by Gloria Chiarini

The land of the Renaissance
Empoli, Montelupo, Vinci, Cerreto Guidi
A territory with its river and artists

Right in the heart of Tuscany and only 32 kilometres from Florence, in the direction of the sea, we can find a vast area whose particular uniformity has not only influenced the environment but also many of its social and cultural aspects. Close to Florence, this area, often known as the "Land of the Renaissance", encompasses the valley around the middle reaches of the Arno and includes four towns and their districts, Empoli, Montelupo, Vinci (Leonardo's home town) and Cerreto Guidi. Guicciardini called this fertile area "the granary of Florence". Bathed by the rivers Arno and Pesa, man has chosen this valley for his settlements from times remote; this can be seen from the large number of finds dating from prehistoric times (from the Paleolithic age to the Protovillanovian culture) that have been discovered almost everywhere in this zone. Although several towns already existed on the hills in Etruscan times, the area actually acquired many of the methods of economic and administrative unity that still characterize it today during the Roman colonization of I B.C.: such traces can still be found in the division of agricultural land and the design of some of the houses.

Empoli and the Collegiate in a painting by Bicci di Lorenzo

Empoli was almost immediately to rise to a prominent position in the area and this was to continue, though to a lesser degree, right through the early Middle Ages: the increase in the population during the 11th century led to the Parish of Sant'Andrea becoming one of the main settlements in what was eventually to be the Florentine countryside. The unsettled period that ensued as a result of the decline of the Carolingian Empire eventually led to the feudal dominion of the Counts Guidi, who came from the area of Pistoia, and of the Counts Alberti di Capraia. The former took possession of Empoli and Vinci, while the Alberti family added the Castles of Pontorme and Montelupo to their estates. The Republic of Florence began to take an interest in the area during the last twenty years of the 12th century with the result that the people of Empoli pledged their loyalty to the city of the Lily in 1182. Florence destroyed and then rebuilt and enlarged the Castle of Montelupo in 1203, rebaptizing it Montelupo Fiorentino. The Counts Guidi sold Empoli, Vinci and the surrounding land to Florence in 1254, while the noble Florentine families like the Adimari, Frescobaldi and Mannelli, gradually acquired an important positions as landowners of the former feudal estates.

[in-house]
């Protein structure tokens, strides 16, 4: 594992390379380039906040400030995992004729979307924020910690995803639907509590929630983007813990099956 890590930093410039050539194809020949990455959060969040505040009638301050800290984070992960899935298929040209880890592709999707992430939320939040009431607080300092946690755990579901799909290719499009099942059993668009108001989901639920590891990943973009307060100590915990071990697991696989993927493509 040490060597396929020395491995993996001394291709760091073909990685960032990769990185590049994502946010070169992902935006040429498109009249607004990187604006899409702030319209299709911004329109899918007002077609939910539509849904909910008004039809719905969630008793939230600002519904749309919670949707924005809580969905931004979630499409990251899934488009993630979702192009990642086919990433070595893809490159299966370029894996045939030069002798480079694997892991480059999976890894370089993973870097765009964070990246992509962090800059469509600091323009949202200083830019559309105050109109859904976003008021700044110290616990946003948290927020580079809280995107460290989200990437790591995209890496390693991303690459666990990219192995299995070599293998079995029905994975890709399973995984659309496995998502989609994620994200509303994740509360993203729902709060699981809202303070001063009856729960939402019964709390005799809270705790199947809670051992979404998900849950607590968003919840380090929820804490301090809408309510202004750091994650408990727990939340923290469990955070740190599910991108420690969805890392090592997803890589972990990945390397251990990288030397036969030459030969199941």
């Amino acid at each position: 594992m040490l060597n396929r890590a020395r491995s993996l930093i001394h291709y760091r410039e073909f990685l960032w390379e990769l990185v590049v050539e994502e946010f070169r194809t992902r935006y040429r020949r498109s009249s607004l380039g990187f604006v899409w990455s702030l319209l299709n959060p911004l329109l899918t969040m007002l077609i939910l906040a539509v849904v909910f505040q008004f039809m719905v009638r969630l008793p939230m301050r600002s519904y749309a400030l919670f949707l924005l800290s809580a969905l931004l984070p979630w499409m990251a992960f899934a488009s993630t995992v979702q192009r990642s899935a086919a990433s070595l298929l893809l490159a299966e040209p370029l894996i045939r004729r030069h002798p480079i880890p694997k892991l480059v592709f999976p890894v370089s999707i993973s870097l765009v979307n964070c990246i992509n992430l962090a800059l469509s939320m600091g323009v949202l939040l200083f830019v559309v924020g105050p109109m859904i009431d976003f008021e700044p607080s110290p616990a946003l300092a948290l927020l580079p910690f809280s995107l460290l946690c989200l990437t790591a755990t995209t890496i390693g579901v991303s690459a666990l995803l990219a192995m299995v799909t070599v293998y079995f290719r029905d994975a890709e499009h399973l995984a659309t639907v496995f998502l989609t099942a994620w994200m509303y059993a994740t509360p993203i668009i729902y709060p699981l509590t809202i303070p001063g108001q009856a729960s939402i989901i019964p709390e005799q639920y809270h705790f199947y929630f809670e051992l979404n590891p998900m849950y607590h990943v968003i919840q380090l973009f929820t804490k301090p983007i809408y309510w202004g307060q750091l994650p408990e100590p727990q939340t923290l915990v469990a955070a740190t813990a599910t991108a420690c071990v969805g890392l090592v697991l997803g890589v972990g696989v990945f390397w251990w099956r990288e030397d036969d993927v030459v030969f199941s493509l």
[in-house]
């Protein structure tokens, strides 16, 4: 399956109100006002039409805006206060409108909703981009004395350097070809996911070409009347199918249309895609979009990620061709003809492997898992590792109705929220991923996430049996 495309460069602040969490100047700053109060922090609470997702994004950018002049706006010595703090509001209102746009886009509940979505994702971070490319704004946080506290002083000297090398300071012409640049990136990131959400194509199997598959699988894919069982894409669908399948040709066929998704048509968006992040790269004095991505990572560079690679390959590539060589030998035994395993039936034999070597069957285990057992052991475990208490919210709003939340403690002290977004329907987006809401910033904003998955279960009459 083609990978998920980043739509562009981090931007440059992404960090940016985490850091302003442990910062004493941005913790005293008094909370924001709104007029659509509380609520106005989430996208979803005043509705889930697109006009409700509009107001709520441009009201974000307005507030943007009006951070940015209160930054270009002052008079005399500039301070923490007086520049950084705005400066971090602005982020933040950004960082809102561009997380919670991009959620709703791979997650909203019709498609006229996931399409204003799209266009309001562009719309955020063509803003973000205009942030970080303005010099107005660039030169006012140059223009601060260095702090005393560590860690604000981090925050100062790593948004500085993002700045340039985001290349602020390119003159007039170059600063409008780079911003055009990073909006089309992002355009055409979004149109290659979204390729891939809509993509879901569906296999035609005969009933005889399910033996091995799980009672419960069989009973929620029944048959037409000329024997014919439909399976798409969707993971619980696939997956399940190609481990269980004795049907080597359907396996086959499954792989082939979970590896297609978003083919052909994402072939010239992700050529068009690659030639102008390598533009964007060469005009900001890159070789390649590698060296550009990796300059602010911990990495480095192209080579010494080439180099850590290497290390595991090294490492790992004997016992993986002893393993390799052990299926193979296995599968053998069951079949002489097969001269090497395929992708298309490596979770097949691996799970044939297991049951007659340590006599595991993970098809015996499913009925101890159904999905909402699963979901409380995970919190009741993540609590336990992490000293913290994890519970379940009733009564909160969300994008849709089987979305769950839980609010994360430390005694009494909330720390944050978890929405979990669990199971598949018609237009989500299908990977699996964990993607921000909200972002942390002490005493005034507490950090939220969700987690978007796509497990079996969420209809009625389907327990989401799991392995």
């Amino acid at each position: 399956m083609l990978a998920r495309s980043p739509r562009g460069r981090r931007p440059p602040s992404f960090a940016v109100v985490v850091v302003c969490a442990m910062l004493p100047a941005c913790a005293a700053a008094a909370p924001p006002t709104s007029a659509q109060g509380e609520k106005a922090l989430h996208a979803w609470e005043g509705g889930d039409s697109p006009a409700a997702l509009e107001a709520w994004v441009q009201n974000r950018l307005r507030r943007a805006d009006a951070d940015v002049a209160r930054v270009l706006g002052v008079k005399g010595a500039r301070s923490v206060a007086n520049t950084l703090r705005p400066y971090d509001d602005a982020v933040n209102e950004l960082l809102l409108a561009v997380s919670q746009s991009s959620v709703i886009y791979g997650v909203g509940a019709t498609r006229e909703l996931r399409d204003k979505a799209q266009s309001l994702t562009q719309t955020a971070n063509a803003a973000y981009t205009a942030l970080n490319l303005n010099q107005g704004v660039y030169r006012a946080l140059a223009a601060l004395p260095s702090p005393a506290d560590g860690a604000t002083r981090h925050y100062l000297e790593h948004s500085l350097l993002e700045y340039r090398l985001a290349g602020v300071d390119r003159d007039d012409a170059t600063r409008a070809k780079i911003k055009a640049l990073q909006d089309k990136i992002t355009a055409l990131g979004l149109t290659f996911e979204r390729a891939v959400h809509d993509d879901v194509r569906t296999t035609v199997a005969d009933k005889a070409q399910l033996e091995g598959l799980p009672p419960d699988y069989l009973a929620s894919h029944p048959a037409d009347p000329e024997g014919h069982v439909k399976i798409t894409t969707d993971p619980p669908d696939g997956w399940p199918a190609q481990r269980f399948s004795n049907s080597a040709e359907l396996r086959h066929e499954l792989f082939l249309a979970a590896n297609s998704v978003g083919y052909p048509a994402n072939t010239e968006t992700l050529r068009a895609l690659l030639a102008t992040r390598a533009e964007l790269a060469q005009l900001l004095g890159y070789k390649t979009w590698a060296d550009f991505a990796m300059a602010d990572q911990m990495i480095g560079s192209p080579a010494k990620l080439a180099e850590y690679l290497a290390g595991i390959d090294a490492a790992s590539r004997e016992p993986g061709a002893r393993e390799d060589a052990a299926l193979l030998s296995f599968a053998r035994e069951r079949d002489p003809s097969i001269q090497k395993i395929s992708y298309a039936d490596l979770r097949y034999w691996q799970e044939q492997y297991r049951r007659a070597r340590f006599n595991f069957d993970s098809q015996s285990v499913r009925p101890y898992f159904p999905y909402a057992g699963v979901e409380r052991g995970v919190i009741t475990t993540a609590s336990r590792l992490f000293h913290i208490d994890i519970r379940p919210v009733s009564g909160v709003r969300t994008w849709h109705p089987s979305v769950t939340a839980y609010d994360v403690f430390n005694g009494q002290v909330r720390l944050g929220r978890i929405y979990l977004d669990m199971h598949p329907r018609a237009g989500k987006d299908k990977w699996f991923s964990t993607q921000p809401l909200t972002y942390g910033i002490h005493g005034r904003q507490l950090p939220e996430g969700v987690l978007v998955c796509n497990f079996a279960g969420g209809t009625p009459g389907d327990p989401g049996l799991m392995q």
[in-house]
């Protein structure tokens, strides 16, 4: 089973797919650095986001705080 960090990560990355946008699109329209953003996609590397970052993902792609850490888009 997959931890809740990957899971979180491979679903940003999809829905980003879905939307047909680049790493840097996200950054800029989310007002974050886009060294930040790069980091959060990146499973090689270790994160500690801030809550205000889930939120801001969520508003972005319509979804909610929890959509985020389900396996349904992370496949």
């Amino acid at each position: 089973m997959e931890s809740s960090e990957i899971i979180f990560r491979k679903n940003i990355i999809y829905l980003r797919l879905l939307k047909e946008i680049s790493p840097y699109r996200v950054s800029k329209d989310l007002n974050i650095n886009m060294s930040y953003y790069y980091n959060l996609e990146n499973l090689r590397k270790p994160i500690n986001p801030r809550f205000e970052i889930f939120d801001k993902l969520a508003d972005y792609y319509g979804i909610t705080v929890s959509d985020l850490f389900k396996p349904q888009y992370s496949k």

Montelupo, Renaissance plates in the Museum of Ceramics

The disastrous flood of 1333 demolished the castle walls of Empoli, Pontorme and Montelupo, which were then provided with new walls of defence. After this, the area was to remain firmly in the power of Florence; the only important political and military event was marked by the seige of Empoli by Spanish troups in 1530, brought about by the alliance between Charkes V and the Pope Clement VII, who had every intention of regaining the government of Florence for the Medici family. Empoli fell on May 28th, in spite of Francesco Ferrucci's heroic defence and the courage of its inhabitants. Giorgio Vasari portrayed this event in a fresco in the Room of Clement VII in Palazzo Vecchio. United by history, this area can also be described as "designed" by the Arno: the presence of the river has always played an important part in the formation of the identity of the territory. A river is not simply an element in the landscape, it is also a driving incentive and powerful economic source for all the towns that lie along its banks, thus encouraging various forms of production as well as civic life.

We will follow an itinerary alongside the slow curves of the river as it flows towards the sea and discover all the little known landscapes, beautifully designed parish churches, villas and castles scattered throughout the territory. However, before we go and admire our reflections in the waters of the Arno, we should make a stop along the course of the Pesa, the main river in the valley, which flows into the Arno at Montelupo.

PAGE 2 ->

©MEGA Via Lombroso 6/5 a
50134 Firenze
fax +39 055 412931